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Peter Abraham: Hall of Fame ballot difficult to pare to only 10

Peter Abraham voted for Pedro Martinez (left) and Curt Schilling (center) this year.
Peter Abraham voted for Pedro Martinez (left) and Curt Schilling (center) this year.(Charles Rex Arbogast/AP)

Here are the names checked off on my Baseball Hall of Fame ballot: Jeff Bagwell, Barry Bonds, Roger Clemens, Randy Johnson, Pedro Martinez, Mike Mussina, Mike Piazza, Tim Raines, Curt Schilling, and John Smoltz.

Obviously there was no bias shown against players who are linked to the use of performance-enhancing drugs. My stance on that subject shifted in 2012, and that has been reflected in my voting since.

There are 34 players on the ballot this season and 13 were deserving of a vote in my opinion. The toughest omissions from the first cutdown were Gary Sheffield and Edgar Martinez.

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Both were tremendous hitters, but their accomplishments have to be judged in the context of the era in which they played. Big offensive numbers were easier to come by when they played. Sheffield deserves to stay on the ballot and receive further consideration.

After ranking the remaining 13 players, I eliminated Jeff Kent and Alan Trammell. They were the final two on the list. I voted for Trammell from 2010-12, but dropped him last season when the ballot got too crowded. Trammell has yet to receive more than 36.8 percent of the vote.

Kent is close and gets extra points for playing second base. But in this high-quality class, he falls short.

That left 11 names and because the Hall of Fame allows only 10 votes, a tough decision was needed.

Last year the decision was made not to vote for Bonds because he wasn’t going to get in anyway. That is flawed reasoning and gaming the ballot didn’t feel right. So the plan moving forward will be to vote for the players based solely on the criteria I find important.

So Craig Biggio, regretfully, won’t get a vote this year, but I do hope that he gets in. He deserves it. But playing political games with the ballot doesn’t seem right.

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Barry Bonds.
Barry Bonds.(Shizuo Kambayashi/AP)

Bonds, Clemens, Johnson, and Martinez are obvious choices. They are among the best players in baseball history. Bonds and Clemens won’t get in because of their PED history and that’s a reasonable position to take, although one I disagree with. Johnson and Martinez should get in easily. Any voter who skips them is either irresponsible or seeking attention.

Smoltz, who was terrific as a starter and a closer for the dynasty Braves, was not as automatic as first thought but still deserving. Piazza is arguably the best-hitting catcher in history and his choice was easy.

Raines fell off at the end of his career. But his resume suggests he was the best leadoff hitter not named Rickey Henderson. Bagwell put up numbers that rank him in the upper echelon of first basemen.

Mussina and Schilling won’t get elected this season, if ever. But when you actually research their careers, both have compelling cases.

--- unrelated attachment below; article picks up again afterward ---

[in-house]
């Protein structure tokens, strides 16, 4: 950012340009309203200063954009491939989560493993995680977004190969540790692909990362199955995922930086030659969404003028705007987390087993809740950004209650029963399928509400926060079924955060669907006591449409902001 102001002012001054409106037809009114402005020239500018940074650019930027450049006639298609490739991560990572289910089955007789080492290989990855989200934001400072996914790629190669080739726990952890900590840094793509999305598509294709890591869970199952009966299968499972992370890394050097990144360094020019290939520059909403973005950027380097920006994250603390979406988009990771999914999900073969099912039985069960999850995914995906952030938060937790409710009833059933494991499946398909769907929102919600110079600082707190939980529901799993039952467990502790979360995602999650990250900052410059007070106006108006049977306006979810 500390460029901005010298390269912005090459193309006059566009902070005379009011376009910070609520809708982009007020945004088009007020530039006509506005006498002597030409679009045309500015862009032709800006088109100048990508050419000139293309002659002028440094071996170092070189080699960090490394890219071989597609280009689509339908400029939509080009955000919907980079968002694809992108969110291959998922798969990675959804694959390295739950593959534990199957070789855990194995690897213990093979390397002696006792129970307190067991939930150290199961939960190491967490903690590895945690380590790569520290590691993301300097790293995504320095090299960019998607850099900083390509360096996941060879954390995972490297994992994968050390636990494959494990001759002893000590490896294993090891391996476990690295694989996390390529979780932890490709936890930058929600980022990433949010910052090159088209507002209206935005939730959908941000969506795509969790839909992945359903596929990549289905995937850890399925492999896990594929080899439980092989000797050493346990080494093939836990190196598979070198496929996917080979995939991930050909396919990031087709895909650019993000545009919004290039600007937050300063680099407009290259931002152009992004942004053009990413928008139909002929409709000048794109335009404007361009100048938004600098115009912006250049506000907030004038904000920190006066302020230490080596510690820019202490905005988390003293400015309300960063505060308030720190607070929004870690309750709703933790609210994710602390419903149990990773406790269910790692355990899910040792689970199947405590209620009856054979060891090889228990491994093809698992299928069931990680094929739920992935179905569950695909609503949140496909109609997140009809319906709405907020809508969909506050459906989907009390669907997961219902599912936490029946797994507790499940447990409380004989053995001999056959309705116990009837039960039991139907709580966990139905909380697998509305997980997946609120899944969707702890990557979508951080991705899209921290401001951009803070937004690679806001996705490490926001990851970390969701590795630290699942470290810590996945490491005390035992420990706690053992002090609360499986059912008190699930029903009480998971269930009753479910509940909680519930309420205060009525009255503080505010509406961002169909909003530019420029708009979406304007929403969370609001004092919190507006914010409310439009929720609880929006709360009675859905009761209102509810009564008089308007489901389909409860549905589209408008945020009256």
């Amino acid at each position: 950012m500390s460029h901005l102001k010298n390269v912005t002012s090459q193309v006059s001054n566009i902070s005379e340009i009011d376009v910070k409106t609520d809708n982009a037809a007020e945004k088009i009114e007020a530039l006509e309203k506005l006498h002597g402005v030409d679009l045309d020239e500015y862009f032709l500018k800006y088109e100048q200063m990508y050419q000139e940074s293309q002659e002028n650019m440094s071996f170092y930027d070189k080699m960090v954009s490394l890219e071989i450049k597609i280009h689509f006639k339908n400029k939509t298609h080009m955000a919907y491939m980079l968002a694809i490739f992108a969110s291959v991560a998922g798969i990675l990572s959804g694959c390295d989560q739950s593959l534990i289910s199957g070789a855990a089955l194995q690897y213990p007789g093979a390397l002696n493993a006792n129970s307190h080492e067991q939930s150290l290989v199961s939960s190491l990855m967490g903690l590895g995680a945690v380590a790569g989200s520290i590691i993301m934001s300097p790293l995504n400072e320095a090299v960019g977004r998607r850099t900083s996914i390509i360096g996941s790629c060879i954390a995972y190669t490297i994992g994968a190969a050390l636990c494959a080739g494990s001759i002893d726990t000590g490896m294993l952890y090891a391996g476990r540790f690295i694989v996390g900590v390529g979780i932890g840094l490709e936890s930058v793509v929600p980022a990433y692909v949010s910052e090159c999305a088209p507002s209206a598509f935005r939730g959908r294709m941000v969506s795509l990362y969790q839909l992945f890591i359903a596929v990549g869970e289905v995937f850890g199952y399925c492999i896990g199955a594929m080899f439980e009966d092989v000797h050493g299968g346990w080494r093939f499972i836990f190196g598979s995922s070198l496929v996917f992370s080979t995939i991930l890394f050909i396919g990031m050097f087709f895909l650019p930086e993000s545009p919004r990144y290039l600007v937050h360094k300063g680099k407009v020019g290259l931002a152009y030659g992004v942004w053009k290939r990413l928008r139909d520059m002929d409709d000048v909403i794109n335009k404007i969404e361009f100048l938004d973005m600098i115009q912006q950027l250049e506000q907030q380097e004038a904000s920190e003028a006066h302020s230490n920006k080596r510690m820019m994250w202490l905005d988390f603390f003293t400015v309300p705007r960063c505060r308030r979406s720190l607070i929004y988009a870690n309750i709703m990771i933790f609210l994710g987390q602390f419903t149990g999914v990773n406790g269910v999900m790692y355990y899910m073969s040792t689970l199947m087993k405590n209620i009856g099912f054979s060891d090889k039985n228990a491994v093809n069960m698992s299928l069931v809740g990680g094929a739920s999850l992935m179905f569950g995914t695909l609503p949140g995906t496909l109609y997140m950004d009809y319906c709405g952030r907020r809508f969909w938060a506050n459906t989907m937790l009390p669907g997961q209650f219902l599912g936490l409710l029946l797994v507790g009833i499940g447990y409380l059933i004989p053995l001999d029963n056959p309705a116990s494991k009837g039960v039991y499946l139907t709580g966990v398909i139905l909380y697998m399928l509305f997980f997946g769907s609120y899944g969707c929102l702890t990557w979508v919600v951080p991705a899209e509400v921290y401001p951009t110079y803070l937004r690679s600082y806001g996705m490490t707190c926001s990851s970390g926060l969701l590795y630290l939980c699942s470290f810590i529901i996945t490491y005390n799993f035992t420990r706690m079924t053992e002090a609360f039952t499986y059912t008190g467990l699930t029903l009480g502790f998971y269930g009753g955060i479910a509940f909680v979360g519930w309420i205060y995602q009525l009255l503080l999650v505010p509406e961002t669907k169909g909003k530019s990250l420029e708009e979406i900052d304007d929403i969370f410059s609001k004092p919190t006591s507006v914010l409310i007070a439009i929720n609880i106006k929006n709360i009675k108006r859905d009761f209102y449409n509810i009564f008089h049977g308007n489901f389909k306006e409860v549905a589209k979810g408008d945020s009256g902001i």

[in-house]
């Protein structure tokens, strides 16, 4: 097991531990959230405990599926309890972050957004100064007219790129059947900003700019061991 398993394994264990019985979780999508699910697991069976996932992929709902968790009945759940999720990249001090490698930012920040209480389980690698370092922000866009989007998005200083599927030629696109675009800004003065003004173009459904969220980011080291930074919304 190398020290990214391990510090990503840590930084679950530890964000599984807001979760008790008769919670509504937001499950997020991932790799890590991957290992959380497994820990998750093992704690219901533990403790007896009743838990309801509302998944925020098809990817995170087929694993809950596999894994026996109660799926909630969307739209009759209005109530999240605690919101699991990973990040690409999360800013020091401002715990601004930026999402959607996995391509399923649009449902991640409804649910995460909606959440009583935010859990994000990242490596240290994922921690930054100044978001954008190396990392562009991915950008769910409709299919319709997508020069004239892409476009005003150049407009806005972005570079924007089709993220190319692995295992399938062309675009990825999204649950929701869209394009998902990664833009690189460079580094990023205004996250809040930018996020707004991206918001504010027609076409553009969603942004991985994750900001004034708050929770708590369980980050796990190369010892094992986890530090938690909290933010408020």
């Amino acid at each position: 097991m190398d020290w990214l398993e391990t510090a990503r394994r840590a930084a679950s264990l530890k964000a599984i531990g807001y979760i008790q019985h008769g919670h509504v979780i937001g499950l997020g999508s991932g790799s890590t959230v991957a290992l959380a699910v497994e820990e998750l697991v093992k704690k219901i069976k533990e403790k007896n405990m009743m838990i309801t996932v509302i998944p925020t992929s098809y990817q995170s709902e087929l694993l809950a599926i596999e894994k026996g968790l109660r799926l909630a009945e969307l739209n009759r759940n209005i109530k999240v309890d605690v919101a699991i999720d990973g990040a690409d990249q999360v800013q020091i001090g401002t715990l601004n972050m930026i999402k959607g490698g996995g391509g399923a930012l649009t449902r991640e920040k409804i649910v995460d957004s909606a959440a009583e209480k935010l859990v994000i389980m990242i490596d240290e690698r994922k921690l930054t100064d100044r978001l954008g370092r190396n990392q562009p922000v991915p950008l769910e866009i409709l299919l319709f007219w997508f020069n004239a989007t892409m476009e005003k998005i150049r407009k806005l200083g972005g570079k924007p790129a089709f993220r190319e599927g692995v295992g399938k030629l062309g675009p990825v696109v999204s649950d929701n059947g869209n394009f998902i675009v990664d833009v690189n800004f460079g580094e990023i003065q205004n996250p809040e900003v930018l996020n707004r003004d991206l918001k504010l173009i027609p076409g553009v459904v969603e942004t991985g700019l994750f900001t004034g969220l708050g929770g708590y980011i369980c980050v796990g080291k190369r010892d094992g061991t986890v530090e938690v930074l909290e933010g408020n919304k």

Mussina never won a Cy Young or a World Series and his only 20-win season was his last. But this is a pitcher who finished his career 19th all-time in strikeouts and compiled 83.0 WAR, 23rd all-time. He was strong in the postseason and pitched in the American League East at the height of the Steroids Era.

Given the teams and hitters he was competing against, Mussina’s 3.68 ERA is sparkling. His career statistics also compare favorably to Juan Marichal and Jim Palmer, two Hall of Famers.

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You can also make a decent case that Mussina had a better career than Tom Glavine, who was elected last year.

Curt Schilling’s postseason career includes his memorable performace at Yankee Stadium in Game 6 of the 2004 ALCS when he pitched on a bad ankle.
Curt Schilling’s postseason career includes his memorable performace at Yankee Stadium in Game 6 of the 2004 ALCS when he pitched on a bad ankle.(FileAP)

Schilling also requires a nuanced look. He had a 79.9 WAR and struck out 8.6 per nine innings. His 4.38 strikeout-to-walk ratio is historically high.

Schilling also was 11-2 with a 2.23 ERA in 19 postseason starts. The postseason can sometimes be misleading because of the short sample sizes. But Schilling’s 133 1/3 postseason innings are tough to ignore, as are the three World Series championships he contributed to.

Schilling had a knack for controversial statements and alienated plenty of people around baseball with his views and actions. There are surely voters out there who will not vote for him out of spite.

Like Mussina, Schilling never won a Cy Young. But a deeper look at his career shows he deserves to be in Cooperstown.

Finally, a word of thanks to Jay Jaffe of Sports Illustrated. His research on Hall of Fame candidates has been an invaluable resource for several years now and his JAWS system is terrific. Bill James’ Blank Ink and Gray Ink measurements are helpful as well.


Follow Peter Abraham on Twitter @PeteAbe.